Re: Bukowski

PostPosted: Fri Sep 23, 2005 8:32 pm
by Anomic


PostPosted: Sat Sep 24, 2005 8:05 am
by jpaulos

PostPosted: Sat Sep 24, 2005 11:26 am
by David Bird
Hey Anomic,

There is a film adaptation of "Tales oF Ordinary Madness", made in 1981, directed by Marco Ferreri, with Ben Gazzara in the lead role. I saw it about a thousand years ago (or so it feels to me) at the old Valhalla in Richmond. It was my first exposure to anything Bukowski, and wasn't too bad.


PostPosted: Sat Sep 24, 2005 7:19 pm
by Anomic
jpaulos my feeling is that Bukowski would have been unhappy if God stepped up to play him in a movie let alone anyone else -the guys such a crank but that???s what I like about his writing

David I???ll try and get a copy although I???m not hopeful as alternative means VHS or DVD where I live.

PostPosted: Thu Dec 01, 2005 1:08 pm
by Anomic
Been researching for the Ma B script and found this gem TERROR COMES CREEPING, 1959 by Australian author Carter Brown


all I can say is its an absolute hoot, the puns are so bad they???re good in a strange way, the hero is a narcissist, the women ridiculous and the plot unbelievable ??. but the sheer joy just bounces off the page. I???m not usually into pulp detective novels but based on this example I highly recommend this guy. Plus his novels have the most lurid covers?? http://members.fortunecity.com/graemeflanagan/cbt.htm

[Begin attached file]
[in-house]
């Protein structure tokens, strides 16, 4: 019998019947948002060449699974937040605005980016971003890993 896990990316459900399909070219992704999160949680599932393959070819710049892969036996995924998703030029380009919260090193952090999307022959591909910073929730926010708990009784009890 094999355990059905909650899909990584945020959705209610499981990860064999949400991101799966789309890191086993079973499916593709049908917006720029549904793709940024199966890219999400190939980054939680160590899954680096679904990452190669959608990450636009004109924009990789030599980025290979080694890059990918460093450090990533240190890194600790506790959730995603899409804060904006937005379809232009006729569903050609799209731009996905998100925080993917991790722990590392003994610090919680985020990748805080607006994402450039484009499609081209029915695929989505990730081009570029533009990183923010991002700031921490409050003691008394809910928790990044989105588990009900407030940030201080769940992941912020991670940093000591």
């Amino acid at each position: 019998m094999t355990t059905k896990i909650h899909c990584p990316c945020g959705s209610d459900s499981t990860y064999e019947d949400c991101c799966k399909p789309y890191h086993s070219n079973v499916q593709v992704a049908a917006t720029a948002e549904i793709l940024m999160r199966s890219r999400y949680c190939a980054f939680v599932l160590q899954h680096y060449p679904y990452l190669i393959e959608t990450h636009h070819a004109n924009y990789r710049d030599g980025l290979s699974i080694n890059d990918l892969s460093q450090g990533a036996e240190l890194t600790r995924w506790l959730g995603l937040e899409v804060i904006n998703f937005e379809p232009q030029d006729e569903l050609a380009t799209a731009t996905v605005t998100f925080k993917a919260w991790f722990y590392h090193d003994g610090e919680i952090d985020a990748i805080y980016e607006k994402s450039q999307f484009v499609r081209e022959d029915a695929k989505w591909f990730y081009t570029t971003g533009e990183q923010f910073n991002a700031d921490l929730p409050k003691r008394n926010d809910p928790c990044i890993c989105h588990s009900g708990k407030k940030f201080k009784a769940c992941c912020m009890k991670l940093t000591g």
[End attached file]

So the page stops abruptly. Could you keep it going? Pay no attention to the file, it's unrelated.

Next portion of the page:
Cover image of Terror Comes Creeping

As for the DVD of Tales of ordinary madness it hasn't come out yet according to my video shop and if it aint on DVD it don???t exist in this town.

PostPosted: Thu Dec 01, 2005 10:29 pm
by David Bird

If you go to the DVD section of Amazon.com and do a search for: Tales Of Ordinary Madness, you will see that it is available on DVD.


PostPosted: Fri Dec 02, 2005 8:12 am
by Anomic

Re: Book Club

PostPosted: Thu Feb 24, 2011 6:40 pm
by Kamu
Seeing a lot of my fave reads above me on this list

The World According To Garp, one of my all time favourite novels. His Dark Materials also a favourite, possible the best series ever.

I feel I should chime in on the Palahnuik conversation too... I've read and loved a few of his books (Fight Club, Survivor, Lullaby are the best in my opinion), but I've found over the last few he seems to be going soley for the gross out shock factor leaving the finer points of the story (narrative, characterisation etc etc) dangling. I'm thinking mainly of Haunted and Rant. Anyone else find this?

So, on my reading shelf now.....
Neil Gaiman's Sandman #3 (the newest volumes, I believe they've been recoloured) - can't believe it's taken me so long to read this. Utterly amazing!
Patricia Briggs - gieven to me by a friend who said it has the best take on werewolves. I'll reserve comment until I finish.
The Collected Works of T.S Spivet - A thoroughly enjoyable novel, more of an illustrated novel really. Check out a copy to see what I mean. I'm reading this slowly because I'm loving it so much I don't want it to end!

I've got a whole bunch of Haruki Murakami novels and short story colletions lined up too. After I read his Kafka on the Shore last year, I needed to read absolutely every word the man has ever published. Phenomenal writer with a very special knack for magical realism, If you have to put him in a genre at all.